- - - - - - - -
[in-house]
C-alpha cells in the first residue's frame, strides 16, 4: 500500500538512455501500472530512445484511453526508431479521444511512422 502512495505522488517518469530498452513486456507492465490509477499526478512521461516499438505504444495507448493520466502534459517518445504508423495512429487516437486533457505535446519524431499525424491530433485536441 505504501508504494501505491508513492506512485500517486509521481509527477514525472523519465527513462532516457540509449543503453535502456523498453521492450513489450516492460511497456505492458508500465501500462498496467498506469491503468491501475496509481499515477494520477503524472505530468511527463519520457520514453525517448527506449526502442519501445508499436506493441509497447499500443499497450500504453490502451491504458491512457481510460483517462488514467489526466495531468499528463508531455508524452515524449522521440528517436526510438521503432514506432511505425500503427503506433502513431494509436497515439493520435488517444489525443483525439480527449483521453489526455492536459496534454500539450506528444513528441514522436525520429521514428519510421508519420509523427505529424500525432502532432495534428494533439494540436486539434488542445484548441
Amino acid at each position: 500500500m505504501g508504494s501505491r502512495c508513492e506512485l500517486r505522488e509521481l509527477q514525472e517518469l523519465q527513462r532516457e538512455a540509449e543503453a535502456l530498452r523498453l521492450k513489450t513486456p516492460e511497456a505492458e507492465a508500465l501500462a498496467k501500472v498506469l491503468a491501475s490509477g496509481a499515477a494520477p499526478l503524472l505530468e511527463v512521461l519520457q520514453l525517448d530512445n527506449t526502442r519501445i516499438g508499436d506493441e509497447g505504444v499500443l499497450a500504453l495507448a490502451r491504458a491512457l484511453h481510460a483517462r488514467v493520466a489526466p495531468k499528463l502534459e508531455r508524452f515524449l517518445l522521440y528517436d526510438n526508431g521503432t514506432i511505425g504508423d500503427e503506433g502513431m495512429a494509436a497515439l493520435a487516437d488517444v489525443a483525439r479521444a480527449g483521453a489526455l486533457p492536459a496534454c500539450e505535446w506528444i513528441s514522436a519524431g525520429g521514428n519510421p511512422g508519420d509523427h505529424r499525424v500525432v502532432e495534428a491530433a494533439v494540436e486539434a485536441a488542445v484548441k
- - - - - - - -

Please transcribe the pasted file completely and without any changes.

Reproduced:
[in-house]
C-alpha cells in the first residue's frame, strides 16, 4: 500500500538512455501500472530512445484511453526508431479521444511512422 502512495505522488517518469530498452513486456507492465490509477499526478512521461516499438505504444495507448493520466502534459517518445504508423495512429487516437486533457505535446519524431499525424491530433485536441 505504501508504494501505491508513492506512485500517486509521481509527477514525472523519465527513462532516457540509449543503453535502456523498453521492450513489450516492460511497456505492458508500465501500462498496467498506469491503468491501475496509481499515477494520477503524472505530468511527463519520457520514453525517448527506449526502442519501445508499436506493441509497447499500443499497450500504453490502451491504458491512457481510460483517462488514467489526466495531468499528463508531455508524452515524449522521440528517436526510438521503432514506432511505425500503427503506433502513431494509436497515439493520435488517444489525443483525439480527449483521453489526455492536459496534454500539450506528444513528441514522436525520429521514428519510421508519420509523427505529424500525432502532432495534428494533439494540436486539434488542445484548441
Amino acid at each position: 500500500m505504501g508504494s501505491r502512495c508513492e506512485l500517486r505522488e509521481l509527477q514525472e517518469l523519465q527513462r532516457e538512455a540509449e543503453a535502456l530498452r523498453l521492450k513489450t513486456p516492460e511497456a505492458e507492465a508500465l501500462a498496467k501500472v498506469l491503468a491501475s490509477g496509481a499515477a494520477p499526478l503524472l505530468e511527463v512521461l519520457q520514453l525517448d530512445n527506449t526502442r519501445i516499438g508499436d506493441e509497447g505504444v499500443l499497450a500504453l495507448a490502451r491504458a491512457l484511453h481510460a483517462r488514467v493520466a489526466p495531468k499528463l502534459e508531455r508524452f515524449l517518445l522521440y528517436d526510438n526508431g521503432t514506432i511505425g504508423d500503427e503506433g502513431m495512429a494509436a497515439l493520435a487516437d488517444v489525443a483525439r479521444a480527449g483521453a489526455l486533457p492536459a496534454c500539450e505535446w506528444i513528441s514522436a519524431g525520429g521514428n519510421p511512422g508519420d509523427h505529424r499525424v500525432v502532432e495534428a491530433a494533439v494540436e486539434a485536441a488542445v484548441k